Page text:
The pink rocks of the Cote de Granit Rose stretch way along Brittany’s northern coast, near Ploumanac’h, and their formations are weird and fascinating. The sea has shaped them such that it’s possible to see (with a little imagination) recognisable objects – is that  tortoise? Or a lizard? Or an elephant? – were some of the suggestions we came up with.

We were following part of the sentier des douaniers – a path by the coast used by smugglers and strewn with these fantastically shaped rocks.

Crocosmia Lucifer

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There it was, flowering in the garden. Familiar-looking and vermilion, but I couldn’t remember what it was called and ended up asking my far more knowledgeable neighbour. “Crocosmia” she said. I was none the wiser.

But I took a photo of one virile, prehistoric-looking budding stem because of reminded me of a dinosaur’s head – maybe a pterodactyl?

Fast forward a few days and we were talking again, me and Mrs Greenfingers next door, and she dropped into the conversation the other name for this flower, which I remembered right away. Montbretia.

I couldn’t help thinking that naming this version of the flower Lucifer was rather appropriate. It’s light and bright, and has a devilish look to it when seen from the angle  photographed.

Magical flower of the night

We’ve had this Evening Primrose in the garden for a couple of years but I’ve never taken much notice of it, probably because I’ve tended to think it’s flowering was either over, or that it was on the way out because of the shrivelled brownish dead heads of flowers on view.

Liking the colour of those flowers still blooming, I took a photo of them a week or so ago and thought no more about it.

We went away for a few days and when we came back I noticed there were more brownish dead flower heads. But later that evening, during the recent heatwave, I went into the garden and saw that the plant was covered in freshly opened yellow flowers…but it was almost dark.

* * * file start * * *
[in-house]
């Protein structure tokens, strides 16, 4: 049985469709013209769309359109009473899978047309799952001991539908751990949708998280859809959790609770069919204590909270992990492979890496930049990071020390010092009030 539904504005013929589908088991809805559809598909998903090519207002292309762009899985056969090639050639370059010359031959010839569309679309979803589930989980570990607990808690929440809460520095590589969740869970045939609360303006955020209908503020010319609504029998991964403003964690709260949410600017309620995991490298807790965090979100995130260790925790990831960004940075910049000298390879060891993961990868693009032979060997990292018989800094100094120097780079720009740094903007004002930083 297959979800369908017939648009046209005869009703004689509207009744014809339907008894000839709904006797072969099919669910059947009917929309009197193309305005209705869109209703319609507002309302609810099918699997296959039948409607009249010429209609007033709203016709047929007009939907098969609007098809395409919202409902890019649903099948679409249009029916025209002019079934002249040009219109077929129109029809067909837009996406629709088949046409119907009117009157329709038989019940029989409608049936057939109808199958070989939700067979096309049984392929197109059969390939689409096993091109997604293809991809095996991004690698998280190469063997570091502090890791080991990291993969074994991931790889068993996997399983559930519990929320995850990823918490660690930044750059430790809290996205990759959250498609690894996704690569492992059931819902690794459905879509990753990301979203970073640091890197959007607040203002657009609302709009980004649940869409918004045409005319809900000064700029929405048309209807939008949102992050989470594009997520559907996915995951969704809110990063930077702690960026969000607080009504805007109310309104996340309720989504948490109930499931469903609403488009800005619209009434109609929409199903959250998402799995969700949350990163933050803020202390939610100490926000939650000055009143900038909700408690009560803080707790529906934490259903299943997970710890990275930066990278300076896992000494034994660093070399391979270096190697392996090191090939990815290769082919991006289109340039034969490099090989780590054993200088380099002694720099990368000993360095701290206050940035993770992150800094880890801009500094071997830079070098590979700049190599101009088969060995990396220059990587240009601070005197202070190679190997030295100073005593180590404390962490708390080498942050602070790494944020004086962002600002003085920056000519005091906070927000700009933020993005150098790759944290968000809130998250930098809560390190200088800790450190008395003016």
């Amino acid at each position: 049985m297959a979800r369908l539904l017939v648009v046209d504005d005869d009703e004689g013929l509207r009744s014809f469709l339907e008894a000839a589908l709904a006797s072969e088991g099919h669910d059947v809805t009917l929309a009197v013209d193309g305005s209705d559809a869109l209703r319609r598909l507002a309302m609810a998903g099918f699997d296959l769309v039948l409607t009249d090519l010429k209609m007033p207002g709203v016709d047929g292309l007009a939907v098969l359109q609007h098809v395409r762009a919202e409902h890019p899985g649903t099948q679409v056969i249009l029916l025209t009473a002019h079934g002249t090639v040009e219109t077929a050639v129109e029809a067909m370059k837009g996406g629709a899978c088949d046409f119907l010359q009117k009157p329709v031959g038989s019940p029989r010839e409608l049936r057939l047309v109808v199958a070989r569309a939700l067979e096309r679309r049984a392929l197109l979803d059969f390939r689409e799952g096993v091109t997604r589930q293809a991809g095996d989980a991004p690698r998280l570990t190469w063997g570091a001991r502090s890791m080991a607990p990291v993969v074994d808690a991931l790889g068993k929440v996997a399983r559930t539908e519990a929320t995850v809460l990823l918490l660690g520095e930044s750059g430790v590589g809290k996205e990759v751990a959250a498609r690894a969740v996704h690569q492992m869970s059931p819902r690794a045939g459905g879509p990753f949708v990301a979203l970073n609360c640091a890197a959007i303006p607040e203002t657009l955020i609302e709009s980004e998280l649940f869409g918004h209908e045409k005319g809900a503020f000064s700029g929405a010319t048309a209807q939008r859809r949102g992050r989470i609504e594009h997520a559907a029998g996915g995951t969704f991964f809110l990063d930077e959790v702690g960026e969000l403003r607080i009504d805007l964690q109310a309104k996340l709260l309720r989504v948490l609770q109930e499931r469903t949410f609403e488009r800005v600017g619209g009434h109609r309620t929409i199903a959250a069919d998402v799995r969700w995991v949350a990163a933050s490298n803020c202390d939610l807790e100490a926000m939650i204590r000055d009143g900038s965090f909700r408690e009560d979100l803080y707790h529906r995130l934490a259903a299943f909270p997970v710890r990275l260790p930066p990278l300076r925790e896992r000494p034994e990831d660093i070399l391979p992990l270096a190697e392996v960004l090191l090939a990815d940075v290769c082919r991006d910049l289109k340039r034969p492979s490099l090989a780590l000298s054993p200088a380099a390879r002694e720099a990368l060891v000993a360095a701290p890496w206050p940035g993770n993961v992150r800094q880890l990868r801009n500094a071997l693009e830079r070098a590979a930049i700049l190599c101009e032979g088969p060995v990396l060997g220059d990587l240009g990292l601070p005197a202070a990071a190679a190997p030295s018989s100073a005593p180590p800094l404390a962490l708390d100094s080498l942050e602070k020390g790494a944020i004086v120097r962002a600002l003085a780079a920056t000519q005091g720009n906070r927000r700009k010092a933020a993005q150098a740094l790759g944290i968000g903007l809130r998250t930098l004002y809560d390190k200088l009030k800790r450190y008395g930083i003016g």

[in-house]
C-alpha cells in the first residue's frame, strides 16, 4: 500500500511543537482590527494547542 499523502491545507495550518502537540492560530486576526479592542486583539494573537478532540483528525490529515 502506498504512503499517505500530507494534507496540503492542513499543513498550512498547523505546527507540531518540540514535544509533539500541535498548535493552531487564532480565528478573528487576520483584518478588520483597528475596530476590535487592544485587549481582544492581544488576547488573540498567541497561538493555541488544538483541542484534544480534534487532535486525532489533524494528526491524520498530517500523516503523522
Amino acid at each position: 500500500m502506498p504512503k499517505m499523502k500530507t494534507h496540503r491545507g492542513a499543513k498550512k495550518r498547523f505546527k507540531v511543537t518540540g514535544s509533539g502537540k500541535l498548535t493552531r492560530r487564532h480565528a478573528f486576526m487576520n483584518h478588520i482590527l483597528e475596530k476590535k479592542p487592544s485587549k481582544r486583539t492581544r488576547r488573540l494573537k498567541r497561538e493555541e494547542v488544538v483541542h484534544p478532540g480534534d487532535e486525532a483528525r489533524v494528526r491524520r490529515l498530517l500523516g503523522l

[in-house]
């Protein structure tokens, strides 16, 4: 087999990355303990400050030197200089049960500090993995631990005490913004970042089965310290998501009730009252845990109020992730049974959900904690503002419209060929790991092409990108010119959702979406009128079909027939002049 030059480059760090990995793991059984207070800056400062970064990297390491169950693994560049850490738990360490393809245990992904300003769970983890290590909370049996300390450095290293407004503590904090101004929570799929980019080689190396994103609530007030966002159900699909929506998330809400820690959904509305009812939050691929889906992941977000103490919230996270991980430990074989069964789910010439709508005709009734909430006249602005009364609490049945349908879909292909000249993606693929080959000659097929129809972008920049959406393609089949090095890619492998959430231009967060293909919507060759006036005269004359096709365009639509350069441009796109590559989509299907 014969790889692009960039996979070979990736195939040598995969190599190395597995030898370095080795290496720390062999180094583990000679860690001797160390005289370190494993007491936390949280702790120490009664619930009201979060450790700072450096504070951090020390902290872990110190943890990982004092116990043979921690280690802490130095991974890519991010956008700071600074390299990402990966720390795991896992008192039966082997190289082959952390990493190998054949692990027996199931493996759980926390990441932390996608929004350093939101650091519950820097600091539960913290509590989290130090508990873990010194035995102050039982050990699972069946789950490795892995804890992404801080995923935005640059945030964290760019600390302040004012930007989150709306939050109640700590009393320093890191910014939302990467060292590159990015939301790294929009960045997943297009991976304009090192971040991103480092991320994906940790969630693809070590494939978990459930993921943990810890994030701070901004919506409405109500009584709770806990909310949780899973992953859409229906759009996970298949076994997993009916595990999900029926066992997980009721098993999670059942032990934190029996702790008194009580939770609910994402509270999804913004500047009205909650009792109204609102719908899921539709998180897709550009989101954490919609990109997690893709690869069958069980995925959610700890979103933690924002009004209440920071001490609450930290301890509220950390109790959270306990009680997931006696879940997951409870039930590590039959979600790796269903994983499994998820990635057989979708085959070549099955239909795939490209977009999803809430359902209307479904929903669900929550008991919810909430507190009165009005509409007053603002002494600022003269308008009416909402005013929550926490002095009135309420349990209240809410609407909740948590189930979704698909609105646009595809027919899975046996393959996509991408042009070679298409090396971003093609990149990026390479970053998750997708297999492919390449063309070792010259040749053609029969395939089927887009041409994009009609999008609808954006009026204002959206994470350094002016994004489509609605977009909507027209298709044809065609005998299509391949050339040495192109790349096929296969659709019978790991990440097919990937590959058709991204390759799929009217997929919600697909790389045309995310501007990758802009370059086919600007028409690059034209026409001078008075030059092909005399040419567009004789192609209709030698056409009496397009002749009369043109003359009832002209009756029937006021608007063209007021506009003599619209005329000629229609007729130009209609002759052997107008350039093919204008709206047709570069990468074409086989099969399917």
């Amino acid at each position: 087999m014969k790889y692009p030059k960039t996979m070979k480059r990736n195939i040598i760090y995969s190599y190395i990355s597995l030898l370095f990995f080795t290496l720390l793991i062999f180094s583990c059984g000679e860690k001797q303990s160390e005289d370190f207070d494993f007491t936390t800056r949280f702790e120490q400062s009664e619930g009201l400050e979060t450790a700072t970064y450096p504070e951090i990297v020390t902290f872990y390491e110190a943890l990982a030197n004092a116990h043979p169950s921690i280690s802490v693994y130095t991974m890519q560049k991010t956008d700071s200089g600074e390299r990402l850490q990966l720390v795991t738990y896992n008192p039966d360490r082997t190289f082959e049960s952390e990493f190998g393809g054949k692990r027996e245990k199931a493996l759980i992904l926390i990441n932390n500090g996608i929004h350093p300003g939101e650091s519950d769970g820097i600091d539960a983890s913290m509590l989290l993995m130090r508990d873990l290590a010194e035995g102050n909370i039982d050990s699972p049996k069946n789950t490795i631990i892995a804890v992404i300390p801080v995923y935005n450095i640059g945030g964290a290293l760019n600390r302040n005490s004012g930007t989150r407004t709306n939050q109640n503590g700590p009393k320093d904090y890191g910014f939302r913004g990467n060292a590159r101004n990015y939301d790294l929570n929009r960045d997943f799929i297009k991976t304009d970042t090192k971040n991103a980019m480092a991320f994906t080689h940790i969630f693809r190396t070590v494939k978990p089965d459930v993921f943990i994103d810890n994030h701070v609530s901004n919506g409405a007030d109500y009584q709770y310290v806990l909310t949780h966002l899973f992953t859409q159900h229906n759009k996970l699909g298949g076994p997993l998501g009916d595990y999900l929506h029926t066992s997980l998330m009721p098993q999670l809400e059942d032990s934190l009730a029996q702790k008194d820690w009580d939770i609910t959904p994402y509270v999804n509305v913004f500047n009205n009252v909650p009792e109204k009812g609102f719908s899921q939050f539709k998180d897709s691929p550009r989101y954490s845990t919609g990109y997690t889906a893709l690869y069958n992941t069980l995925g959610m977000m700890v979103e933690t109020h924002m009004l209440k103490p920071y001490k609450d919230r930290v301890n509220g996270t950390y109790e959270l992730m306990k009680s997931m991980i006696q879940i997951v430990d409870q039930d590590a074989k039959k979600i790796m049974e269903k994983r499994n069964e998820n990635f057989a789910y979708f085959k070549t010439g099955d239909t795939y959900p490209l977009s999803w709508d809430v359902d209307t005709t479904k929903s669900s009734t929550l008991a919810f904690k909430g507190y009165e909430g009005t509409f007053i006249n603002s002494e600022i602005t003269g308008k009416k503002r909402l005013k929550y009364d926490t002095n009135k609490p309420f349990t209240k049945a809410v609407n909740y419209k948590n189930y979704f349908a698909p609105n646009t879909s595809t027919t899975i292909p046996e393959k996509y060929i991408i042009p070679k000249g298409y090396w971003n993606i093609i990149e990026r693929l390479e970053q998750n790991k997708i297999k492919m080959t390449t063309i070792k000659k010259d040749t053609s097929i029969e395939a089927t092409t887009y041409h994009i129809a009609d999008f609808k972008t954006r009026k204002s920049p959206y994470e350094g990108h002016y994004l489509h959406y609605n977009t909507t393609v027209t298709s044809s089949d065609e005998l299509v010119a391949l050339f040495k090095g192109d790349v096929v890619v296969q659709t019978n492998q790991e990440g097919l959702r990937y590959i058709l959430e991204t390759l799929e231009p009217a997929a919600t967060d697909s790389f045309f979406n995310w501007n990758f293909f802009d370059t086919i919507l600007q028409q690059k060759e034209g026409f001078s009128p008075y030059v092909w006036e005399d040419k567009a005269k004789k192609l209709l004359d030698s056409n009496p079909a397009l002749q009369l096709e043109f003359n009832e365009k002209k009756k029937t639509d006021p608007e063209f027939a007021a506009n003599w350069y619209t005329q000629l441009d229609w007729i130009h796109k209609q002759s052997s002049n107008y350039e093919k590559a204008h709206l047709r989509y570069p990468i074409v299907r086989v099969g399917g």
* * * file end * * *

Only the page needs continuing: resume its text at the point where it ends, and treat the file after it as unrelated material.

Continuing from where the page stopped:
The light dawned – Evening Primrose – it comes into flower at night! The second photo was taken in very faded light, yet the flower seemed to glow in the dark. It was quite magical. I looked it up in our flower ID book, which explained that the flowers are a source of nectar for moths.

Sure enough, the next night, when I took visiting granddaughter out into the warm darkness to show her this magical night-flowering plant, there were a few large moths in the vicinity, coming to visit the flowers. This reminded me of the French word for moth – papillon de nuit – literally butterfly of the night.

We love to see butterflies, but moths are sometimes regarded as less popular and not as attractive (but they are!).

Sea Holly

On holiday on the Llyn Peninsula in North Wales last week, I saw this Sea Holly growing in the dunes at Pwllheli.

The colour is a delicate pale mauve-like blue and it’s an attractive plant which survives in sand. Its deep roots enable it to reach fresh water and its waxy leaf surfaces prevent moisture loss.

It was blowing a gale when we, dog, and visiting grandchildren went on to the beach to run around, let off steam and throw pebbles in the sea. We got off lightly though as I later learned a tornado had blown close by our Cheshire town while we were away!

Paradise found

It doesn’t take much to make me happy. Give me a few butterflies and birds to look at, maybe some dragonflies and bees, and I’m in my element. Of course, all this has to take place somewhere warm and sunny and preferably on a campsite which is not just any old campsite, whilst spending relaxing days of leisure in Audrey, our motorhome.